1911 Encyclopædia Britannica/Pagoda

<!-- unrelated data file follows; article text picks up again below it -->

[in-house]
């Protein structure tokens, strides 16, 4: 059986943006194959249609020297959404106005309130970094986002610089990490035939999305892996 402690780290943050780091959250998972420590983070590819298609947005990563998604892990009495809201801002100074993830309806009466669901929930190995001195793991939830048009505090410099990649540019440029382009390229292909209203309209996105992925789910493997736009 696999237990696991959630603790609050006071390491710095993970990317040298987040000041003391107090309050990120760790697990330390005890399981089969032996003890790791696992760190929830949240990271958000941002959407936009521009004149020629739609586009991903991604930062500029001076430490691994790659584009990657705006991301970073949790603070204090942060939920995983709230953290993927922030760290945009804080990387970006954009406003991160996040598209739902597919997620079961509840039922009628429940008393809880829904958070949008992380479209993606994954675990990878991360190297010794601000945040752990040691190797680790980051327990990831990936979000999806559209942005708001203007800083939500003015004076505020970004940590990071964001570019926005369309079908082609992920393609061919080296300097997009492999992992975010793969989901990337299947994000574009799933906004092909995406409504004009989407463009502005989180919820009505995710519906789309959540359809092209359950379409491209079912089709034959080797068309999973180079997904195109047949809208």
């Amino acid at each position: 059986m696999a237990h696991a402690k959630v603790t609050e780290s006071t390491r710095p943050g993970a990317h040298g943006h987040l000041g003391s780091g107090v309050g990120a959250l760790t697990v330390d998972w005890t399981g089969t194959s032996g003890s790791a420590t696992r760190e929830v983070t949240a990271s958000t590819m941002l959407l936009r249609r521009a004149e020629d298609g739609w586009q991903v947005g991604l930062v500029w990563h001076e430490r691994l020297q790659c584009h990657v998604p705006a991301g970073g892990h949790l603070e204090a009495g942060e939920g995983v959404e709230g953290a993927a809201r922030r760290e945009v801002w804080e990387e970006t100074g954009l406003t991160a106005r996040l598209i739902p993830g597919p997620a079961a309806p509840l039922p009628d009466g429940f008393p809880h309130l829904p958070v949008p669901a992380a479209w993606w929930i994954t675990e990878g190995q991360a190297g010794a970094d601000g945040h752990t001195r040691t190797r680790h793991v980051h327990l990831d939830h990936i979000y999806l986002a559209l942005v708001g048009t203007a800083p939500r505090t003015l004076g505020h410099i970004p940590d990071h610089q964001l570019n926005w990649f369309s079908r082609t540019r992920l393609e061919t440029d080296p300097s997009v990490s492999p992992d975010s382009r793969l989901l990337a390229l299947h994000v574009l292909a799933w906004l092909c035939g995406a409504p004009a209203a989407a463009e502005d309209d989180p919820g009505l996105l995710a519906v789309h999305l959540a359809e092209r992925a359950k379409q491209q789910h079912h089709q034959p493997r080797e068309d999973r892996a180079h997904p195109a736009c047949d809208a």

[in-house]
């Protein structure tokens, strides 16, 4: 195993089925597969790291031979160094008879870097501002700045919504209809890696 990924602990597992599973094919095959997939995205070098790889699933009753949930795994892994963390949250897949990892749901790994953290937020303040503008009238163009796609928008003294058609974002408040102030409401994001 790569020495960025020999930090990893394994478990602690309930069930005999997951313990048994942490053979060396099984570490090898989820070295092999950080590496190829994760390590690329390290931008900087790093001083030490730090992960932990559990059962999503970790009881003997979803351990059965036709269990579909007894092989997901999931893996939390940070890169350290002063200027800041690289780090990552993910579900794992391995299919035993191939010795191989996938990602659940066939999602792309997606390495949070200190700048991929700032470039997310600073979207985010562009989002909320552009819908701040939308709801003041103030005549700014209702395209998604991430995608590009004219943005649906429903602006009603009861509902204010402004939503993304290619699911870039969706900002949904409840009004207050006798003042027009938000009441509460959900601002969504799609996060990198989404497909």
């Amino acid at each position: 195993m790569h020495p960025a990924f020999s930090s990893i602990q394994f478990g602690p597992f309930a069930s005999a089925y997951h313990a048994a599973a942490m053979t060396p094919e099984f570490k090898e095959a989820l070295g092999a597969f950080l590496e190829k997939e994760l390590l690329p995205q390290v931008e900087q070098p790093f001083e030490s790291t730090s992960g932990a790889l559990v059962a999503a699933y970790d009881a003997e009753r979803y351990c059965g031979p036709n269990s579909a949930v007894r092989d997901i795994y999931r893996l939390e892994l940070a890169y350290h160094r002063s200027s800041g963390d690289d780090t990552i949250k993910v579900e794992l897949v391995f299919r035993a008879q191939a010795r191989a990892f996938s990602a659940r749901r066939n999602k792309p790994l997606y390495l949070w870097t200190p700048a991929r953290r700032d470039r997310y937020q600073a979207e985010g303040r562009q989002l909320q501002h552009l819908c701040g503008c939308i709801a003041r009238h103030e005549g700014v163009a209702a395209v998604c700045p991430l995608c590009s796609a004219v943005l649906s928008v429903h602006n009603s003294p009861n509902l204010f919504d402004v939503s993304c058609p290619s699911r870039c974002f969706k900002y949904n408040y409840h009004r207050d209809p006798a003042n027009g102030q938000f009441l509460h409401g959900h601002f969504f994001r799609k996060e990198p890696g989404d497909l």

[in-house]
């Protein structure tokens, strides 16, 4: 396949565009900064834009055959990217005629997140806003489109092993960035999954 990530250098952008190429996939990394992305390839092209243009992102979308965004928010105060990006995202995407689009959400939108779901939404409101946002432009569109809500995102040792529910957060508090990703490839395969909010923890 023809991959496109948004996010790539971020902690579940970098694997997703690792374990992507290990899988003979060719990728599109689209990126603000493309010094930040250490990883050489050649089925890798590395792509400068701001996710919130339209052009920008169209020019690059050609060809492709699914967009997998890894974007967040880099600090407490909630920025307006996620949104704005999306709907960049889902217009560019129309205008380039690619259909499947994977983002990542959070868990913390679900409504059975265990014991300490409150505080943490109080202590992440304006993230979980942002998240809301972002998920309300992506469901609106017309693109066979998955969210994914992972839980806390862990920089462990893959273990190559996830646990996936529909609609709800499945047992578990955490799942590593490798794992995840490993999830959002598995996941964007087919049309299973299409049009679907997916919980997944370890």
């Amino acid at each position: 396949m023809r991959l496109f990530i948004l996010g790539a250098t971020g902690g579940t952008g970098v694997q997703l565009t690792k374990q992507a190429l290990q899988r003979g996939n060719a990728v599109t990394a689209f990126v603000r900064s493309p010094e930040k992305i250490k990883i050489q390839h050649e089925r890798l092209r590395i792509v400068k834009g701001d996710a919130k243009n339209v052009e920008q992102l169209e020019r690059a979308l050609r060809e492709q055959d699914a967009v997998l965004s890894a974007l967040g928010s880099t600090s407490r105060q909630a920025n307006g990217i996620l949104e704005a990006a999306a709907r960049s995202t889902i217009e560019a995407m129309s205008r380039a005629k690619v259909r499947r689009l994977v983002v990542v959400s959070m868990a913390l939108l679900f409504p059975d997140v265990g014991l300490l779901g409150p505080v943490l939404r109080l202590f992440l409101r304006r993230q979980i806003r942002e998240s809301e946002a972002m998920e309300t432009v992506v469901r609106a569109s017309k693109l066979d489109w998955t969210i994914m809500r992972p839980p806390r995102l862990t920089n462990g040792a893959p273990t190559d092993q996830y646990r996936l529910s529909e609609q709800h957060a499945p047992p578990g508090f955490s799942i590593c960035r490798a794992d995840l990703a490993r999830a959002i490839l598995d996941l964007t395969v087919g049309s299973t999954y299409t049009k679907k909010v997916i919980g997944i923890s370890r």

PAGODA (Port. pagode, a word introduced in the 16th century by the early Portuguese adventurers in India, reproducing phonetically some native word, possibly Pers. but-kadah, a house for an idol, or some form of Sansk. bhagavat, divine, holy), an Eastern term for a temple, especially a building of a pyramid shape common in India and the Far East and devoted to sacred purposes; in Buddhist countries, notably China, the name of a many-sided tower in which are kept holy relics. More loosely “pagoda” is used in the East to signify any non-Christian or non-Mussulman place of worship. Pagoda or pagod was also the name given to a gold (occasionally also silver) coin, of about the value of seven shillings, at one time current in southern India. From this meaning is derived the expression “the pagoda tree,” as synonymous with the “wealth of the Indies,” whence the phrase to “shake the pagoda tree.” There is a real tree, the Plumieria acuminata, bearing the name. It grows in India, and is of a small and graceful shape, and bears yellow and white flowers tinged with red.